The name of your business is one of its most important assets. Once you've done the hard work of choosing your name and making sure that it's available for your use, you'll want to protect it in every way you can. This means following local and state laws that govern when you must register a fictitious (or assumed) business name. It also means filing for trademark protection at the state and federal level, if appropriate. To learn more about trademark protection, see Nolo's FAQ about Qualifying for Trademark Protection.
If your business is organized as a corporation, LLC, or limited partnership, in most states you automatically register your business name when you file your articles of incorporation, articles of organization, or statement of limited partnership with your state filing office. This ensures that no other corporation, LLC, or limited partnership in your state will be able to use the same name.
However, even though your official business name is automatically registered, if you plan to sell products or services under a different name, you must file an assumed name certificate or fictitious name statement. This is also required if you want to use your LLC name without the suffix "Limited Liability Company" or "LLC." For instance, a limited liability company formally organized as "XYZ Games, LLC" that plans to do business as "Games & More" or "XYZ Games" will have to file an assumed name certificate or fictitious name statement.
In most states, an LLC files an assumed name certificate or fictitious name statement with the Secretary of State or Department of Corporations. However, in some states, such as Massachusetts, an LLC needs to file a "doing business as" (d/b/a) certificate with its city clerk.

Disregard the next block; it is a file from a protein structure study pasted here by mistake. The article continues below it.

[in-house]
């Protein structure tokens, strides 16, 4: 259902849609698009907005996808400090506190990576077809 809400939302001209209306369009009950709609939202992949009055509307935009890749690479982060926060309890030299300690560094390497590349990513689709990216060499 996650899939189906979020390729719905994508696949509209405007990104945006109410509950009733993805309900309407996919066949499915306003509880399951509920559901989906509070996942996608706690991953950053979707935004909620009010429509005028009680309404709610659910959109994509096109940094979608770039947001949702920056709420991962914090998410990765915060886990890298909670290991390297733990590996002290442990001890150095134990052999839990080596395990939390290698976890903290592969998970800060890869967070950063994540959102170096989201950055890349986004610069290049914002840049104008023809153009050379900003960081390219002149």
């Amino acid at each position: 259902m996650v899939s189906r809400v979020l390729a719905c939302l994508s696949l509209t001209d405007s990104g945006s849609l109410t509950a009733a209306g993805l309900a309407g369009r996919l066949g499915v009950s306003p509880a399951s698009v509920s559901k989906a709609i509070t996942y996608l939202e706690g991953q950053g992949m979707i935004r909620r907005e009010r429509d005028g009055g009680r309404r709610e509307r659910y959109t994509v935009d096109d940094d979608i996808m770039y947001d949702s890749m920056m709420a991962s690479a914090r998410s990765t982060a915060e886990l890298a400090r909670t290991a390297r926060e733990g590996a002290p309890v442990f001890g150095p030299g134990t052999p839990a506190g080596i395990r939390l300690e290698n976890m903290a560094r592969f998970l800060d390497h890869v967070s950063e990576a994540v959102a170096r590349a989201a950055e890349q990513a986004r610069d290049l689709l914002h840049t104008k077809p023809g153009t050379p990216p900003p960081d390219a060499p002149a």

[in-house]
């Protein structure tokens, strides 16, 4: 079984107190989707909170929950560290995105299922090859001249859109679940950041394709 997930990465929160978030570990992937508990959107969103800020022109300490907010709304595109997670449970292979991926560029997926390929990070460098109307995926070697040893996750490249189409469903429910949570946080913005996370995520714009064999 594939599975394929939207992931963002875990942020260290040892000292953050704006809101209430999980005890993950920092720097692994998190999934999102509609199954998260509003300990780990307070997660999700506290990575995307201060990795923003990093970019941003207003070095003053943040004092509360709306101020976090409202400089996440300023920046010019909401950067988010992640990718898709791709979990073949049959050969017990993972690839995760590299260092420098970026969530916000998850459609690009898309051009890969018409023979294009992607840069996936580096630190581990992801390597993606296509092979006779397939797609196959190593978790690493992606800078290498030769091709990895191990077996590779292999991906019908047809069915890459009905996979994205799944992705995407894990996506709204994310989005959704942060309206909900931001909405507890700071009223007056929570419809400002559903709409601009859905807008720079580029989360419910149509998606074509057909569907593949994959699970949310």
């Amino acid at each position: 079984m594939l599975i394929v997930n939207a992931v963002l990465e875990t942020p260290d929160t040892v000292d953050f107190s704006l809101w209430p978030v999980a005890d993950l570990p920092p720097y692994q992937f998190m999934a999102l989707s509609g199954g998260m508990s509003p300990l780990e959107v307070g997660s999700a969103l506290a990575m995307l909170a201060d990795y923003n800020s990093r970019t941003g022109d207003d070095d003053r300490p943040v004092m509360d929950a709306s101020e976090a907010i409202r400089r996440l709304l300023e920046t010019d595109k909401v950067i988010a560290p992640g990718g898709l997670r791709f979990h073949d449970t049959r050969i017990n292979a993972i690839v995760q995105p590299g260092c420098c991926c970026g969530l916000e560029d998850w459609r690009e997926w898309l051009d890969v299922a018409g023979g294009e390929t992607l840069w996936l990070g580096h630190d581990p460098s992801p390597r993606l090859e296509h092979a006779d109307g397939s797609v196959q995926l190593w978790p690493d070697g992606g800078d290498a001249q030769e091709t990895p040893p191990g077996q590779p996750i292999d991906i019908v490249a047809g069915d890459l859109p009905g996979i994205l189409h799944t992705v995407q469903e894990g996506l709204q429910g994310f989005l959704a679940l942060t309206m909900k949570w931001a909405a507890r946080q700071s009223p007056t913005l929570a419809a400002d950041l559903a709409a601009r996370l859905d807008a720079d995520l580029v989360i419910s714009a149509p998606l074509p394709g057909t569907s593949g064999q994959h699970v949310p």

To see where your LLC must file an assumed name certificate or fictitious name statement in your state, see Register Your Fictitious or Doing Business As" ("DBA") Name on the U.S. Small Business Administration's website.
Any business that doesn't use its legal name (the official name of the person or entity that owns the business) as part of its business name must comply with fictitious business name or doing business as (DBA) requirements. This means registering the name with a government agency -- sometimes the state, but usually your county clerk's office.
Jason Desmond names his sole proprietorship "Perini Mountain Appellations." He must register the name "Perini Mountain Appellations" as a fictitious business name because it doesn't contain his last name, "Desmond."
Three partners named Gibbons, Armstrong, and Anderson are trying to decide whether to call their partnership "South Bay Accounting" or "Gibbons & Armstrong." Either way, they will have to file a fictitious name statement because the name won't contain the last names of all three owners.
The owners of Northern Colusa County Auto Mechanics' Ltd. Liability Co. decide to operate a repair shop under the name "Grease Monkeys." The name "Grease Monkeys" is a fictitious business name, and the LLC must register it.
States like to keep track of fictitious business names for a couple of reasons. One is to prevent customer confusion between two local businesses that use the same name. Another reason is to give customers a quick way to determine the owner of a company without having to hire a private investigator. This allows customers to easily contact the owners with a complaint or to take legal action against them.